3. 3. Protection measures in the context of IDP evacuation In the context ofnaturaldisasters,Statesand thehumanitarianactorsassisting themshould first and foremostseekto protecton site,by all measures necessary,affectedindividuals and communities facing a serious riskforthe life, physicalintegrity orhealth.However,where suchmeasureswould be insufficient,theyreflect howendangeredpersonsshould be allowed and assistedto leave the dangerzone and,to the extent thattheycannotdo soon theirown, endangeredpersons shouldbe evacuated from the danger zone by using all available means. IASC Operational Guidelines onHumanRights andNatural Disasters ("IASC Guidelines") Preparedness Steps Main principle Practical implications Possible options Responsibility (GoH has primary responsibility for protection of IDPs at all stages) Potential Problems Basis for the evacuation - Everyone enjoys freedom of movement and residence. - Evacuations must be based on law as a measure of last resort to protect the life, physical integrity or health of populations at risk.  Expert risk assessments also for sites of destination,inc. social, non-physicalrisks.  Government of Haiti has to issue a decree ordering the evacuation of defined sites in accordance with national law  Disaster risk reduction measures to avoid evacuation for as many as possible.  Minimize evacuation to peri-urban areas; offer attractive alternatives in line with the order of priority defined by the CCCM cluster (assisted return and evacuation to proximity sites, host family arrangements).)  Start campaigns to sensitize IDPs about risks  Start campaigns to sensitize local communities (which will host the IDP camps) about the reasons for the relocation  Decentralize provision of aid towards return areas  Use of infrastructure essentialfor upholding social and economic rights (e.g. schools designated as hurricane shelters) for longer-term evacuation should be avoided.  Coordinate with community leaders in the planning and communication of the relocation process.  Factors otherthan protection could determine selection and priority of sites to be evacuated  Planned alternatives may not be sufficient for entire population at risk  Flooding/land slides before evacuation completed  Trauma resulting from renewed displacement  Process may undermine coping mechanisms of the affected population by moving them away from mechanisms.  IDP communities may resist evacuation if alternatives are considered unacceptable or they fear loss of property and livelihoods. Voluntariness The move should be voluntary Those evacuated have the right to make an informed (see information and consultation) and voluntary  Agreement GVT and UN that no force will be used  Assistance that is not life-saving could be relocated to safe areas and population informed accordingly  Measures to prevent people from moving back into evacuated site (cordoning of, warning signs,deconstruction ofshelter)  Contingency planning: need to plan for crowd control measures in case of unrest   Excessive use of force by PNH:  Political repercussions ofuse of force by UN police or forces .  people may move to unsafe houses to avoid relocation to peri-urban areas.  People may occupy houses of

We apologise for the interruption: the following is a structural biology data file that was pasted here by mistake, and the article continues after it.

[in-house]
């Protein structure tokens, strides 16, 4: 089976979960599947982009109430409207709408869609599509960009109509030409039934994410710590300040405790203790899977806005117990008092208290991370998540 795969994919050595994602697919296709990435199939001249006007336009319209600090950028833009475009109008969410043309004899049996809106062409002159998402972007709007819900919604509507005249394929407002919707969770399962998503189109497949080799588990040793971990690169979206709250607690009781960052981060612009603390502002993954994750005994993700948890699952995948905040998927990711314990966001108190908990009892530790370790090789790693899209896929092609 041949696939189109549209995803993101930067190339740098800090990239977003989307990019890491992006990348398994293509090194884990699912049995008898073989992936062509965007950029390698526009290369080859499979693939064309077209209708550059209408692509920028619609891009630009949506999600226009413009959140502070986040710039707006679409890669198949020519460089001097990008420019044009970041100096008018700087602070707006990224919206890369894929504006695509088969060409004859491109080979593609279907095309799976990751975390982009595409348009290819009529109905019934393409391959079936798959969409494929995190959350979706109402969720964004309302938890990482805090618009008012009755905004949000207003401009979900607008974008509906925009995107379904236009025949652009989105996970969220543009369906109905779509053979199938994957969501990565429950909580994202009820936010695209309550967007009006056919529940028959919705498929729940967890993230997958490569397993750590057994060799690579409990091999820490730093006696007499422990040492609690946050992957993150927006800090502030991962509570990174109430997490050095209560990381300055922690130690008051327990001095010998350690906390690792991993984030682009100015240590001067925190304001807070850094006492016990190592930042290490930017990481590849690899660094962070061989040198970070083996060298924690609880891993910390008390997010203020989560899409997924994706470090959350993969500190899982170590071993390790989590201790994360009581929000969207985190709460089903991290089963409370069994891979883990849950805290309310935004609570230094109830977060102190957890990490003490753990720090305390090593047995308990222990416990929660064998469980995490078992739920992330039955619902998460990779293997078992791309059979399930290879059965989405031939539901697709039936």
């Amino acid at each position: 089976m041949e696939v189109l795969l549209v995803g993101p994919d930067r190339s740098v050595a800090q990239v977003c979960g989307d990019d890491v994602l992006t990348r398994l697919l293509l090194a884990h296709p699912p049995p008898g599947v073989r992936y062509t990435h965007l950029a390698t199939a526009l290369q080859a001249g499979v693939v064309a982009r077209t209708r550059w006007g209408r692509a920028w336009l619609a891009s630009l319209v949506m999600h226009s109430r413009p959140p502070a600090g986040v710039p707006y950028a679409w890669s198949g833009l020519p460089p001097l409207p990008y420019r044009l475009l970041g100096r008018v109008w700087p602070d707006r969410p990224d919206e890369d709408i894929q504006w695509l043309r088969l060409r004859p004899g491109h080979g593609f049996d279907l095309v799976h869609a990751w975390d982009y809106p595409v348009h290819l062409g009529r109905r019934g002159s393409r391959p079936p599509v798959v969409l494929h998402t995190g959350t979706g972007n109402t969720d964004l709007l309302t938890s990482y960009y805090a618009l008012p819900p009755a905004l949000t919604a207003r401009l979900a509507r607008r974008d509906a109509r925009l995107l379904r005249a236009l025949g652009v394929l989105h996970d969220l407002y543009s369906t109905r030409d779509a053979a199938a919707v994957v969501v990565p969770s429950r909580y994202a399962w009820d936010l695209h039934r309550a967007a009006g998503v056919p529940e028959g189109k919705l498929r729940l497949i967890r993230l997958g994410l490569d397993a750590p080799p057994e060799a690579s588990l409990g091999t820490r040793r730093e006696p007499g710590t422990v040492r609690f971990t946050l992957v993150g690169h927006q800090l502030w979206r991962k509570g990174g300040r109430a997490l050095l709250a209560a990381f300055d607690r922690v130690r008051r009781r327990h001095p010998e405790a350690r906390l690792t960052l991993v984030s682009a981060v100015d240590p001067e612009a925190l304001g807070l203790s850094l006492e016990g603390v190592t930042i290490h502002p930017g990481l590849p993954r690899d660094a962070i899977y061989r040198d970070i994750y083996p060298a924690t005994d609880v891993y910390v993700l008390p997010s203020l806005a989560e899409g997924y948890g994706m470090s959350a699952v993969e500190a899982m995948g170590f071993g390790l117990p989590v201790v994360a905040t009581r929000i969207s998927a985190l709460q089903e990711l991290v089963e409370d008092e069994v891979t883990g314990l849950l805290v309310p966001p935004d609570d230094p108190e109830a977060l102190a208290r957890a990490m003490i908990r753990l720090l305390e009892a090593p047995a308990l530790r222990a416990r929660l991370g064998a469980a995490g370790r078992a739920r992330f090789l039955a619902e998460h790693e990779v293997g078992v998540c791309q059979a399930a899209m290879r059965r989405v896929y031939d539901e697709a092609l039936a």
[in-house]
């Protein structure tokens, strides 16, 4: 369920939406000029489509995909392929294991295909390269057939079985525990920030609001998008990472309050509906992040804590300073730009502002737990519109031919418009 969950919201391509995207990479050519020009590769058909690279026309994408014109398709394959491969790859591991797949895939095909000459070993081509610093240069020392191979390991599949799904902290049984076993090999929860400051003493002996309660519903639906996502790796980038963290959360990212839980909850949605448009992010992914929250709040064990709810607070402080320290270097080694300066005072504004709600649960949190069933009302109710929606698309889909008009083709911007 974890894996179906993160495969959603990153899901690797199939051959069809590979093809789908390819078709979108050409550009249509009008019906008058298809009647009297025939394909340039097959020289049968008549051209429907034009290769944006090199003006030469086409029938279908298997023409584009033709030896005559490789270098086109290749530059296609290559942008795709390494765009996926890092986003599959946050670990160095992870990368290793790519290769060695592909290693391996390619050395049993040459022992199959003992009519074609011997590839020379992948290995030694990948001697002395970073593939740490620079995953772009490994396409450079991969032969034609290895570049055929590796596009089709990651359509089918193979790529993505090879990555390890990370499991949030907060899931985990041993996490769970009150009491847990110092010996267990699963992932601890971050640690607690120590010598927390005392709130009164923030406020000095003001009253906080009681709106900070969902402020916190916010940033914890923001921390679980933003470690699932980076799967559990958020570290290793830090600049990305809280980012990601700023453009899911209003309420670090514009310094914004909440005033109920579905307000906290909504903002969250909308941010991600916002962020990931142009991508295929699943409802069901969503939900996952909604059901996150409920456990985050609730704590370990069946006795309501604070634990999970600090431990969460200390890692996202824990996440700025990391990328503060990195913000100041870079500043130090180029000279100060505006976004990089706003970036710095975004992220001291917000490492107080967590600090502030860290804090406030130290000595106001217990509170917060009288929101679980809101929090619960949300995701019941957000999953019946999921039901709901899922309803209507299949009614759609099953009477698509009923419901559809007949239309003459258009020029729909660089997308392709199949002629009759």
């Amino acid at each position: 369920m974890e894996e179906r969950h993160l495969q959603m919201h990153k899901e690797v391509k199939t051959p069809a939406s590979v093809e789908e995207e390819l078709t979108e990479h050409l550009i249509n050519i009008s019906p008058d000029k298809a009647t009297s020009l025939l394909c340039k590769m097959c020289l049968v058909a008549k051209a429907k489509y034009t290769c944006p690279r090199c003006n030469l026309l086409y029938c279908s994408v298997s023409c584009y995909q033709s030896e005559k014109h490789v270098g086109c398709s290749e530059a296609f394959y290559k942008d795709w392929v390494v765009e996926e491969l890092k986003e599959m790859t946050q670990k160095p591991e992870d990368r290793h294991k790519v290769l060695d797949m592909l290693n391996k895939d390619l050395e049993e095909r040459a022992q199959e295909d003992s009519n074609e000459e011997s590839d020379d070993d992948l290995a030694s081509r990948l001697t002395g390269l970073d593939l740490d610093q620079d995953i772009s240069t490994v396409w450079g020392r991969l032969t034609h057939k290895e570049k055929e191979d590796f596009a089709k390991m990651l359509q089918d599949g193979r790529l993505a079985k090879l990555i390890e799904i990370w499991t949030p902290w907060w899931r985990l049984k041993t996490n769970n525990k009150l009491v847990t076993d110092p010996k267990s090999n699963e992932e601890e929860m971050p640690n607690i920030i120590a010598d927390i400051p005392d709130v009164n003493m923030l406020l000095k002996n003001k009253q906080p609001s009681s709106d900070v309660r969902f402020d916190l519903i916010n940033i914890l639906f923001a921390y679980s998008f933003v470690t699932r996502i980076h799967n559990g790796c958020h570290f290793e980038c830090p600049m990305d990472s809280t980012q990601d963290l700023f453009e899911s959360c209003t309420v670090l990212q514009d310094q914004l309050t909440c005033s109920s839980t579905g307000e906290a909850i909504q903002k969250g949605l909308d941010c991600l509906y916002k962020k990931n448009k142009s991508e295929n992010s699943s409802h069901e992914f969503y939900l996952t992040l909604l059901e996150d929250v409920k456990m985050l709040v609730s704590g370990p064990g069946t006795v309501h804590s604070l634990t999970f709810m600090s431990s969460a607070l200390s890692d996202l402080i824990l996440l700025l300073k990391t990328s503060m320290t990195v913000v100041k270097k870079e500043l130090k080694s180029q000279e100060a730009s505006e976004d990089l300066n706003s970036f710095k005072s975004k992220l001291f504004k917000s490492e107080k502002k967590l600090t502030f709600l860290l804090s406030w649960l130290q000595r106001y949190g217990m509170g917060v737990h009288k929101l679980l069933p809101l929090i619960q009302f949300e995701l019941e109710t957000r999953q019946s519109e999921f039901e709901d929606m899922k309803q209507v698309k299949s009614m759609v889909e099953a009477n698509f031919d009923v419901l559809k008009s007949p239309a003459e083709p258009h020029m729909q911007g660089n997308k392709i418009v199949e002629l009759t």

4. 4. choice for one of the planned evacuation options offered or opt to go elsewhere using their own means  Ensure community participation and coordination in joint communication of options. others leading to conflict. Prioritization of sites and population Evacuations have to be based on protection consideration. The gravity, probability and imminence of the risk determine  Protection-based order of priority: IDPs in sites with the greatest physical risk should be evacuated first.  Within larger sites,populations in sections facing particular risks have to be evacuated first.  Consider starting with smaller sites.  Prioritize receiving sites that are closest to departure sites Evacuation sites full before high risk areas cleared Evacuations must be conducted without discrimination, but taking into account vulnerability.  Within a site priority should be given to, families with vulnerable members, including pregnant women, families with babies, persons with disabilities, people who are seriously ill or injured, unaccompanied minors, female-headed households  Where communities have been formed that provide protection to particularly vulnerable households (single women, female- headed households,persons with disabilities, etc), efforts should be made to keep the community intact in the move. Vulnerable people left behind Vulnerable people isolated by being moved without their social / safety net Unity of families and communities Families (as understood in the local cultural context) must not be separated.  Registration by family  Planning of transport arrangement to avoid family separation (see below)  Map where and how family separations are most likely to occur and plan to post NGO partners there to carry out preventive work  Encourage parents to bring all their children back from child care institutions,surrounding streets,temporary care situations, and hospitals (if they are ready for discharge) and support them in doing so.  Support parents of children who remain in medical care in preserving contact with them during and following relocation.  Prepare Emergency Registration Forms and database for separated children  Ensure a receiving area in the new camp where families or children can immediately report separations,if they occur  Separated family members are at risk of violence, abuse, exploitation For protection purposes, communities should stay  Registration of IDPs to include community of origin  Space allocation at the destination site by community of origin or by communities created in existing camps   Heterogeneous IDP populations lack protection provided by cohesive social networks